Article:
Despite the obvious need for a total overhaul of policy toward Cuba, the amendment that Senator Lugar and I have introduced today addresses only the immediate humanitarian crisis, and only on a temporary basis.

  • For a period of 180 days, our amendment would lift prohibitions on Americans with family in Cuba to travel to the island to provide help and hope during the crisis.
  • Also for 180 days, it would ease restrictions on cash remittances by any American to Cuban people at this time of extreme need.
  • It would expand the definition of gift parcels that Americans are authorized to send to Cuban people or NGOs in the next 180 days to include food, medication, clothing, hygiene items and other daily necessities.
  • It would allow the cash sale, using mechanisms similar to those already in place for the sale of agricultural products, of certain items that Cubans need to rebuild their homes for a period of 180 days.

I want to be clear. These measures do not lift the embargo, but rather they merely loosen some of the less-humane regulations implemented in 2004 in direct response to a humanitarian crisis.

They are modest steps that allow the greatness and the generosity of the American people to shine through, without political and ideological filters. I can think of no better way of giving the Cuban people a message of hope than for them to feel the warm generosity and care of the American people.

The intent of this amendment has broad support. In a letter to President Bush last week, the US Conference of Catholic Bishops wrote, “In light of the devastation and humanitarian disaster caused by recent hurricanes in Cuba and the efforts of extended families, friends and organizations to reach those in need, I urge you [President Bush] to suspend – even temporarily – Treasury and Commerce Department restrictions and licensing requirements for humanitarian travel and remittances by American citizens and assistance by not-for-profit organizations. At times of crisis, there are simple and basic acts of charity on which people rely.”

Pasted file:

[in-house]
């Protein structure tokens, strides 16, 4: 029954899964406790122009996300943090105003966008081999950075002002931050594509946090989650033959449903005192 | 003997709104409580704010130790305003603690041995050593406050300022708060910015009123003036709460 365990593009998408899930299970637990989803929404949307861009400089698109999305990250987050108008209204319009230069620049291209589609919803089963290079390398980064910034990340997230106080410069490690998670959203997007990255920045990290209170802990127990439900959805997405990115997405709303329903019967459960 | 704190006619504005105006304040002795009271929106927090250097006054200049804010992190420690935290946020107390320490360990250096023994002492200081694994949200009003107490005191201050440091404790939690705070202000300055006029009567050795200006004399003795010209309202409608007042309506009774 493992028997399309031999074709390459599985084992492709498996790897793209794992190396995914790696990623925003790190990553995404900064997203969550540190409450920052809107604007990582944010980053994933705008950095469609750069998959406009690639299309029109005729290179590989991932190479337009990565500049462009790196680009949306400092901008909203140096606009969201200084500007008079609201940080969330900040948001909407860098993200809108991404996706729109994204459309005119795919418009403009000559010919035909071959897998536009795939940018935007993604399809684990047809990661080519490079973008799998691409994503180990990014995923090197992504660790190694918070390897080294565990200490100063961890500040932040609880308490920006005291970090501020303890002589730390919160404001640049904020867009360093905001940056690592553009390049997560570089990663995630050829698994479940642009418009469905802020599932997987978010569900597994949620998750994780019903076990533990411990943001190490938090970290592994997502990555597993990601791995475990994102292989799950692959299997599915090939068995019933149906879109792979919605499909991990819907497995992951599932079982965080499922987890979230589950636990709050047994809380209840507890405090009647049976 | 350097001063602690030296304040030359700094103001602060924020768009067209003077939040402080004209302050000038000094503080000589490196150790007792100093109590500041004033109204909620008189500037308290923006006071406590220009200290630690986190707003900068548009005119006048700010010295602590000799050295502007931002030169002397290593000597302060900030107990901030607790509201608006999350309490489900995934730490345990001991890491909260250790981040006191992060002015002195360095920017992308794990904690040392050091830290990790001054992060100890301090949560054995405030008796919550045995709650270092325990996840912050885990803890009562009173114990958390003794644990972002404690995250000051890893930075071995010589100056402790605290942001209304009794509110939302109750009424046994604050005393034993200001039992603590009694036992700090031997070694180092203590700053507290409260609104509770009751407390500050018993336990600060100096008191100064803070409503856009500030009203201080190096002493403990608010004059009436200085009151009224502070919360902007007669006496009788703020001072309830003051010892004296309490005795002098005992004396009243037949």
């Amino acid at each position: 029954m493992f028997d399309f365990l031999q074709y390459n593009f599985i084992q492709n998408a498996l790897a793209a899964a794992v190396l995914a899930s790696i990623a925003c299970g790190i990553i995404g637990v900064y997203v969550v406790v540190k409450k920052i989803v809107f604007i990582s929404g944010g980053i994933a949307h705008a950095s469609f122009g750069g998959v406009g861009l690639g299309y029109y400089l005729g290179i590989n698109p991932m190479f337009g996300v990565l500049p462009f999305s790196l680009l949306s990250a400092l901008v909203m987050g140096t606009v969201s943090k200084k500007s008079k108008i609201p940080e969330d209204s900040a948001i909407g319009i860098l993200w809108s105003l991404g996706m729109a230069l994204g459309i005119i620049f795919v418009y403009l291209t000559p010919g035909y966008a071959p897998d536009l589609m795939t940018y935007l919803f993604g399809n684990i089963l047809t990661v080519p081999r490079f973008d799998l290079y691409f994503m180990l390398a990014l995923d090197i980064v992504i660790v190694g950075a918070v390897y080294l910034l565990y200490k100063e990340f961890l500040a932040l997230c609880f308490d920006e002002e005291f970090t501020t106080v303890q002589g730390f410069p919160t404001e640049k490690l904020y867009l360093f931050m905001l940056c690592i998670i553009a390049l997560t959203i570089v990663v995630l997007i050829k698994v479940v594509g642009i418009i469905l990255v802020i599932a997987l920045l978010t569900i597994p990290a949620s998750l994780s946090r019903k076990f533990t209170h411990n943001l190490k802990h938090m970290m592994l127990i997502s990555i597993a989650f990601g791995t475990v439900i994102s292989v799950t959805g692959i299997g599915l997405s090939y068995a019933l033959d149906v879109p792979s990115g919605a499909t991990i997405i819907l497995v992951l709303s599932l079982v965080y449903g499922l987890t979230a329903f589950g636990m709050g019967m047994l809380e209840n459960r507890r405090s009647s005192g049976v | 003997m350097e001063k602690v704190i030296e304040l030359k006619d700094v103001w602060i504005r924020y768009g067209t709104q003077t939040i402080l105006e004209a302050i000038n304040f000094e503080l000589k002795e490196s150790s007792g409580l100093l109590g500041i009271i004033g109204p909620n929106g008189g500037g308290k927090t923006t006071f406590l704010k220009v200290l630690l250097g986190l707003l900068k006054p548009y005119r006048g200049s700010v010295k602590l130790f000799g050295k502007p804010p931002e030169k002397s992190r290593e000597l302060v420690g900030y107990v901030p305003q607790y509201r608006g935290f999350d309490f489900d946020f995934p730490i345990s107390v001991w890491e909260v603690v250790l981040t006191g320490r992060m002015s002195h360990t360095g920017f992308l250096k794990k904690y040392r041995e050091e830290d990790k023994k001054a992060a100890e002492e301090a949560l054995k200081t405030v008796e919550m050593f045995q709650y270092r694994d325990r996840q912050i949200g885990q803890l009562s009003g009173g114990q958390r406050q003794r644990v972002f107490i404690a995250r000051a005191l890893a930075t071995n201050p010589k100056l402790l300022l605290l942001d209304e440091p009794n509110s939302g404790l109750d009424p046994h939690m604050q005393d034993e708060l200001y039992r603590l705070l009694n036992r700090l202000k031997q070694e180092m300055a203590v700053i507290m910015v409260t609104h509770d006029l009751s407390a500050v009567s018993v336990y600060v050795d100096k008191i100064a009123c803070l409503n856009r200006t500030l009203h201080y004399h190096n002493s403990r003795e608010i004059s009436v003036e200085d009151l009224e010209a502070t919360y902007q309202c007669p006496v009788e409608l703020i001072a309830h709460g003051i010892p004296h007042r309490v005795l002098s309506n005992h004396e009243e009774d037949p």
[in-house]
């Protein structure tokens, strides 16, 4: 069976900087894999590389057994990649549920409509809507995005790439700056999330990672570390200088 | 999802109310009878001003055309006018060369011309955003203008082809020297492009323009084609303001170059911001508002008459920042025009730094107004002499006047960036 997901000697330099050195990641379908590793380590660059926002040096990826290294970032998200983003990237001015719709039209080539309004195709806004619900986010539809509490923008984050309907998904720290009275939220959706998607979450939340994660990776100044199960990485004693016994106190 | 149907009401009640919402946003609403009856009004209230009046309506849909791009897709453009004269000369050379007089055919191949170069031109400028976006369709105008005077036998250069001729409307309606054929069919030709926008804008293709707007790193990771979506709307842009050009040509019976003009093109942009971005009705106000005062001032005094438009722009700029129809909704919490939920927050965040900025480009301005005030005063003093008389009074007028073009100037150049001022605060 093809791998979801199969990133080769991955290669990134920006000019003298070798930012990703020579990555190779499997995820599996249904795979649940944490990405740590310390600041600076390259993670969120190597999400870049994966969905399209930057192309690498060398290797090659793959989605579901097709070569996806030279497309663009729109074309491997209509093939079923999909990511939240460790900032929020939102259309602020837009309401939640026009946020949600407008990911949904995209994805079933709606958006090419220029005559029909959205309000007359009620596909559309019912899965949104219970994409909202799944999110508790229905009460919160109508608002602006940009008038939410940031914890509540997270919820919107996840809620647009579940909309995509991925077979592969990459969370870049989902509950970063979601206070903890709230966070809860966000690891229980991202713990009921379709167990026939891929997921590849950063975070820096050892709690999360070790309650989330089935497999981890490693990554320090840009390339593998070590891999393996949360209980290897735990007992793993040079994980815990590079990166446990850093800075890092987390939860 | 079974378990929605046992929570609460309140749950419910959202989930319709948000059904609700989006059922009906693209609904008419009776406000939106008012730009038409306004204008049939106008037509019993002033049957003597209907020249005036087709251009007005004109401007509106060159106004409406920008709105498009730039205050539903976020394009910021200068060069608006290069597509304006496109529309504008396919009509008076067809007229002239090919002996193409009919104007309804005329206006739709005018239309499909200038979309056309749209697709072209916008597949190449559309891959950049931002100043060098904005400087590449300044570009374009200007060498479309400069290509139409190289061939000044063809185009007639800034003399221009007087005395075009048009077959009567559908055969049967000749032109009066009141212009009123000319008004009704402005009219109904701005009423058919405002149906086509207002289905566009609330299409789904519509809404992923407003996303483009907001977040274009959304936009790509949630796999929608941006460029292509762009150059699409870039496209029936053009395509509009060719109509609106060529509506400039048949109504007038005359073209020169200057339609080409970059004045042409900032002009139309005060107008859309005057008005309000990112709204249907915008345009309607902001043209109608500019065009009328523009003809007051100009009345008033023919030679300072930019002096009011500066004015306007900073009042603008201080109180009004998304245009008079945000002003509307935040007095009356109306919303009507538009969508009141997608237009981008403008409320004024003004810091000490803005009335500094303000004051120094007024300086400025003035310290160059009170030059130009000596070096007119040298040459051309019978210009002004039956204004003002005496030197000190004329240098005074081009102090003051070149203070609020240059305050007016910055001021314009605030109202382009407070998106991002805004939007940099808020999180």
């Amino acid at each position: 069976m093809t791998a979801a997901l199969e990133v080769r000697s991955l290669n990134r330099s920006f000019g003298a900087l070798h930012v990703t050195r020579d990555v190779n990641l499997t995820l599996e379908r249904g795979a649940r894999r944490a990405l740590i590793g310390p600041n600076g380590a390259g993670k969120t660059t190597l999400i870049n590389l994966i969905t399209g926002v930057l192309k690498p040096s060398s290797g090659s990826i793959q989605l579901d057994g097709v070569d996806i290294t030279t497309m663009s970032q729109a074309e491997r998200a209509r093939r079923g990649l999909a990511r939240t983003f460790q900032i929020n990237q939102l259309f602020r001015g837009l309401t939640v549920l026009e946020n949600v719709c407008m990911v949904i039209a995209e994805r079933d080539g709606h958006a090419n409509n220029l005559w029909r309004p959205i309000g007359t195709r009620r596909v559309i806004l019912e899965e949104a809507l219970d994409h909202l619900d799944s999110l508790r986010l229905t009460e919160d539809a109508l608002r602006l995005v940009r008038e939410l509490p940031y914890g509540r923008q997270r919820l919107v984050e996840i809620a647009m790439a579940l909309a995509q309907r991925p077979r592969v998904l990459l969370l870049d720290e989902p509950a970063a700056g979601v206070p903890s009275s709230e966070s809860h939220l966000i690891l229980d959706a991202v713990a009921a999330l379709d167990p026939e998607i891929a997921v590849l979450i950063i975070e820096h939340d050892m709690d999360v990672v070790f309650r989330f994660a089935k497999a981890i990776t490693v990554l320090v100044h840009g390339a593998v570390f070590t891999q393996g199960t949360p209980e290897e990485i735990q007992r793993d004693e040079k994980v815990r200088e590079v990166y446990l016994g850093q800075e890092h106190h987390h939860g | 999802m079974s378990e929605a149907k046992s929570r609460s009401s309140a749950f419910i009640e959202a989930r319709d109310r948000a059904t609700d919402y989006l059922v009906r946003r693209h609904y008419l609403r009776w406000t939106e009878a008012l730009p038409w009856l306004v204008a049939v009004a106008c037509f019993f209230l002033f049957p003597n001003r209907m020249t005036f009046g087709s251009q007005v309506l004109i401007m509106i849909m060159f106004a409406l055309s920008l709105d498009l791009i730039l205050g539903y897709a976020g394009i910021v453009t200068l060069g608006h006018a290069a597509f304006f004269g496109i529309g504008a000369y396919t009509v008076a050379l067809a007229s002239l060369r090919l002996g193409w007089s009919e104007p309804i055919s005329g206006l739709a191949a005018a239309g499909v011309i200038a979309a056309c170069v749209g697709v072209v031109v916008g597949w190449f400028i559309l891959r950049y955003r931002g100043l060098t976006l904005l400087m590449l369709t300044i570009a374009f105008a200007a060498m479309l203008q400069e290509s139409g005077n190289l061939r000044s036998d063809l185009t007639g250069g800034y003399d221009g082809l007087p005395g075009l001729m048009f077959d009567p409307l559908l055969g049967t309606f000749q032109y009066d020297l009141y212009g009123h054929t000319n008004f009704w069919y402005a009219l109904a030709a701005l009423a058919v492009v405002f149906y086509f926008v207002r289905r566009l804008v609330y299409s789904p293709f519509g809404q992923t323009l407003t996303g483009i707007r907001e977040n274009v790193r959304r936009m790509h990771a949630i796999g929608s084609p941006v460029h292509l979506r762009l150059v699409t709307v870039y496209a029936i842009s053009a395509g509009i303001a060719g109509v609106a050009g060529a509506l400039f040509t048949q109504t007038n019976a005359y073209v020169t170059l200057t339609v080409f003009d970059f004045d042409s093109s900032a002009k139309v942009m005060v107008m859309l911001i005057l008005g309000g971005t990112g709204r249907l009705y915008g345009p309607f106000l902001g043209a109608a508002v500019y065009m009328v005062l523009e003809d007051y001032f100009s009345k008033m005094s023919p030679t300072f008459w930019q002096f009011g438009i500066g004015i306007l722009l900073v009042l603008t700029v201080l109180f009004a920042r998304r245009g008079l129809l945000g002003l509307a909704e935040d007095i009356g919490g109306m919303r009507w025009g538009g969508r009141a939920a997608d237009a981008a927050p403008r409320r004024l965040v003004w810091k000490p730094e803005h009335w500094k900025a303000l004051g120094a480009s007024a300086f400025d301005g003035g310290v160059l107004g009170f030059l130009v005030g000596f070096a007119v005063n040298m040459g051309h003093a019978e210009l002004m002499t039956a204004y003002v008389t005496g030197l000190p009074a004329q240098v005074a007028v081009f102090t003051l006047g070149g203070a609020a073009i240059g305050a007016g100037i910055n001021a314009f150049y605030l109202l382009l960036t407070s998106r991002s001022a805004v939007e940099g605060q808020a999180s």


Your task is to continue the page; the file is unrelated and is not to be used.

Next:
The Catholic Bishops and numerous NGOs are right, and we know it. We must help.

To those who think that refusing to help will somehow serve the U.S. national interest, I make just two observations. We need to be honest with ourselves: to be seen as wanting the Cuban people to suffer and starve – while we rush to the aid of their Caribbean neighbors – is not going to contribute to our common goal of promoting a peaceful, democratic transition in Cuba and good relations between our countries in the future.

Moreover, as we stand on the sidelines, other countries are more than willing to fill the vacuum. President Ch├ívez of Venezuela has been “most generous,” according to press reports. Russia has sent four cargo planes with tons of emergency supplies and construction materials. China has provided $300,000, and Spain also has sent planeloads of relief supplies. Brazil, Argentina and Mexico are also offering assistance – without political restrictions.

Mr. President, our amendment takes modest steps to deal with massive need.